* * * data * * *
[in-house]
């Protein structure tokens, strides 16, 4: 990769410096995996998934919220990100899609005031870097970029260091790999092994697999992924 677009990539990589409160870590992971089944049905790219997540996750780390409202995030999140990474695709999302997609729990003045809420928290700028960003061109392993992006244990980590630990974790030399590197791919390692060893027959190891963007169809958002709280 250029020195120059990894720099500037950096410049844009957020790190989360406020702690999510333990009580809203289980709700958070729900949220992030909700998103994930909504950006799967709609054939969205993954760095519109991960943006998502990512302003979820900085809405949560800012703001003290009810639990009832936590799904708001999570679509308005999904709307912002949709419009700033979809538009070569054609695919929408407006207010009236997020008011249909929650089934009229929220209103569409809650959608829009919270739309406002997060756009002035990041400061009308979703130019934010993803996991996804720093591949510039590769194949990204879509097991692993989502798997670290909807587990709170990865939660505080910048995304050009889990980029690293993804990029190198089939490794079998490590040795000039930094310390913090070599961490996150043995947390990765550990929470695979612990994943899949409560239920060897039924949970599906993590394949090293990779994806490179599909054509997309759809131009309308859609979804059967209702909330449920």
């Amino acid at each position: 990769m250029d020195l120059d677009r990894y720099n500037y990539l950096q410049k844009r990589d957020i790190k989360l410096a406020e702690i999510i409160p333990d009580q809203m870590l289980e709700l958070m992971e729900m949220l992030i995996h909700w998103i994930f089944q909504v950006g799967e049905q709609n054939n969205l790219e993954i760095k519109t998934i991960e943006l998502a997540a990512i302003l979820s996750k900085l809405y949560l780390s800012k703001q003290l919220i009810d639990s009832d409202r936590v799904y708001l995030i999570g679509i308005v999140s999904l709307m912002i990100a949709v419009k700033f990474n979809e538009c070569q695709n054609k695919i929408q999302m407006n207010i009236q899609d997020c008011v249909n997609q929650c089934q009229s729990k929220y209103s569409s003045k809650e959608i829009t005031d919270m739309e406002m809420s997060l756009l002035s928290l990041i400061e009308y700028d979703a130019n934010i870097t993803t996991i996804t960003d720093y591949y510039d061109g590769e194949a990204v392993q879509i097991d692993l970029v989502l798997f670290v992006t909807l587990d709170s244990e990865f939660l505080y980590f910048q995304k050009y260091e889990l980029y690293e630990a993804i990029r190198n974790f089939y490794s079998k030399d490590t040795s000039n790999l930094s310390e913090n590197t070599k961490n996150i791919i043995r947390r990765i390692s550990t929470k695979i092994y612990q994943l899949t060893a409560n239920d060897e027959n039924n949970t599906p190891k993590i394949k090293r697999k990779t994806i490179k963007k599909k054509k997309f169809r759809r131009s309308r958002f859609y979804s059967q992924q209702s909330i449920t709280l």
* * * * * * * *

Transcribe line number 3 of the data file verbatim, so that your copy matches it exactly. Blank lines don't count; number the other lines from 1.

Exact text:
């Amino acid at each position: 990769m250029d020195l120059d677009r990894y720099n500037y990539l950096q410049k844009r990589d957020i790190k989360l410096a406020e702690i999510i409160p333990d009580q809203m870590l289980e709700l958070m992971e729900m949220l992030i995996h909700w998103i994930f089944q909504v950006g799967e049905q709609n054939n969205l790219e993954i760095k519109t998934i991960e943006l998502a997540a990512i302003l979820s996750k900085l809405y949560l780390s800012k703001q003290l919220i009810d639990s009832d409202r936590v799904y708001l995030i999570g679509i308005v999140s999904l709307m912002i990100a949709v419009k700033f990474n979809e538009c070569q695709n054609k695919i929408q999302m407006n207010i009236q899609d997020c008011v249909n997609q929650c089934q009229s729990k929220y209103s569409s003045k809650e959608i829009t005031d919270m739309e406002m809420s997060l756009l002035s928290l990041i400061e009308y700028d979703a130019n934010i870097t993803t996991i996804t960003d720093y591949y510039d061109g590769e194949a990204v392993q879509i097991d692993l970029v989502l798997f670290v992006t909807l587990d709170s244990e990865f939660l505080y980590f910048q995304k050009y260091e889990l980029y690293e630990a993804i990029r190198n974790f089939y490794s079998k030399d490590t040795s000039n790999l930094s310390e913090n590197t070599k961490n996150i791919i043995r947390r990765i390692s550990t929470k695979i092994y612990q994943l899949t060893a409560n239920d060897e027959n039924n949970t599906p190891k993590i394949k090293r697999k990779t994806i490179k963007k599909k054509k997309f169809r759809r131009s309308r958002f859609y979804s059967q992924q209702s909330i449920t709280l």